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BETWEEN DOG AND WOLF - UNDERSTANDING THE CONNECTION AND THE CONFUSION
by Jessica Addams and Andrew Miller (See other books by author)


Publisher: Dogwise Publishing
Edition:
2012 Paperback, 200 pages

ISBN: 9781617810558
Item: W213
Ships the next business day.

Click here to get the Ebook version

Summary: Is a dog a wolf? Yes and no. Get beyond stereotypes and learn what science and research can teach us about the differences as well as similarities between the domestic dog and its wild and hybrid wolf relations.

Price: $24.95 Add this item to my cart.

Expanded Description:

Dogs are dogs and wolves are wolves. Except when they aren’t!
Most scientists now agree that the dog is a subspecies of wolf—Canis lupus familiaris. And while most wolves look and act differently from most dogs, it can be very hard to make accurate identifications, especially since wolves and dogs can and do interbreed and certain breeds of dogs look and act a lot like wolves. Having spent years employed at Wolf Park, in Indiana, authors Jessica Addams and Andrew Miller have encountered hundreds of so-called wolves that turned out to be dogs, hybrids that exhibit the characteristics of both wolves and dogs, and even pure wolves that act like dogs. Between Dog and Wolf takes a fascinating look at how wolves and dogs are related, why they can be so hard to tell apart and what rescue organizations need to know when they encounter a canine of unknown origins.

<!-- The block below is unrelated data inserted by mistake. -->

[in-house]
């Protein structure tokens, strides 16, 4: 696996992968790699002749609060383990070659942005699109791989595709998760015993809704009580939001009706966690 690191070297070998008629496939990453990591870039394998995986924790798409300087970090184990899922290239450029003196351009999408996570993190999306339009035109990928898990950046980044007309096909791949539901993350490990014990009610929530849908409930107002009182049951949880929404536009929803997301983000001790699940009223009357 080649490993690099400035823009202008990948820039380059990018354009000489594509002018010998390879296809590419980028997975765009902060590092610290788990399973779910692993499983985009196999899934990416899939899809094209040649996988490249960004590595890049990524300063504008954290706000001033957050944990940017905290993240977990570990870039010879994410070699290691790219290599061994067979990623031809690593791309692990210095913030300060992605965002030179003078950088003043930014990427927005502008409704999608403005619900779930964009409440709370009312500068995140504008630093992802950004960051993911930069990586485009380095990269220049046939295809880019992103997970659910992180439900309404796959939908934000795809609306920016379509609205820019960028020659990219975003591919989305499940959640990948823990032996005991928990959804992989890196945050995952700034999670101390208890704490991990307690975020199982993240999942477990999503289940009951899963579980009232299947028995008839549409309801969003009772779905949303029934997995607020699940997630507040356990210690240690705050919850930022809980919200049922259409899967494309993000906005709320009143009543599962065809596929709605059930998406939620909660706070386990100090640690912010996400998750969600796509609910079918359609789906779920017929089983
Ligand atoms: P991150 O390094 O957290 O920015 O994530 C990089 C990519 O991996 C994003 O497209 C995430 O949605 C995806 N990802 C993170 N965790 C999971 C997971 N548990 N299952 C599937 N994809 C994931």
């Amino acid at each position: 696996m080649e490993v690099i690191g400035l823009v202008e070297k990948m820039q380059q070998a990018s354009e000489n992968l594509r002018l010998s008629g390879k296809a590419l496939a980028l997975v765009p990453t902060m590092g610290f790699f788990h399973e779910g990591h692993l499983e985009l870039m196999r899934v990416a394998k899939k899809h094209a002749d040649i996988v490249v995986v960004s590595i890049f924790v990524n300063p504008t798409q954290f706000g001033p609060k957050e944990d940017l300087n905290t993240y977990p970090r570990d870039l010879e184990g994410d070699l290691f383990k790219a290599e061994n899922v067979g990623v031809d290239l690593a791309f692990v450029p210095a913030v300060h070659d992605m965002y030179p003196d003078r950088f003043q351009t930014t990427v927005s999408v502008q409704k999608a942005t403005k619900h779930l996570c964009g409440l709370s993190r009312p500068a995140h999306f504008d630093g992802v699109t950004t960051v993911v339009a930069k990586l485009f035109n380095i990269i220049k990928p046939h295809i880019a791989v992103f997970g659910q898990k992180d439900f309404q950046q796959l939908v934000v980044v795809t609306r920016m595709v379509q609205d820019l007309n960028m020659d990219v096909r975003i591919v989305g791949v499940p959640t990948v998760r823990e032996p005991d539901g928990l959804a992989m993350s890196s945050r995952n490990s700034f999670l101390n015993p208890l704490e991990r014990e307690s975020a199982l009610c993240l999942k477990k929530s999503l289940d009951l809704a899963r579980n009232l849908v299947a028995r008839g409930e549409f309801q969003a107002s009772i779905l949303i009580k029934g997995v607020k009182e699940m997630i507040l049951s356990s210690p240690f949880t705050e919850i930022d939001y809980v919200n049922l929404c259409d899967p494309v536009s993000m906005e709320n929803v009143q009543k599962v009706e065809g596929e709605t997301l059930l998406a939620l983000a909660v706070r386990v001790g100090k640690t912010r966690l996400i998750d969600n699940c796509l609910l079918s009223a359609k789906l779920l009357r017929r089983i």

You will learn:
• How and why there are so many misconceptions about wolf behavior.
• What evolutionary forces turned “good social hunters” (wolves) into animals whose key adaptation was to become “good with people” (dogs).
• Which physical and behavioral characteristics displayed by an animal tend to indicate it’s a dog vs. a wolf…usually!
• The state of DNA testing and what it can and can’t tell you about the genetic make-up of dogs and wolves.

Praise for Between Dog and Wolf
Well written, thoroughly researched and grounded in science, this book is a must-read for all shelter personnel, as well as anyone who wants a deeper insight into the often misunderstood animals known as wolfdogs.
Nicole Wilde, author Living with Wolfdogs and Wolfdogs A-Z

Intelligently written, good style, and based on an enlightened experience…This could be the best dog/wolf book ever written.
Ray Coppinger, co-author Dogs: A New Understanding of Canine Origin, Behavior and Evolution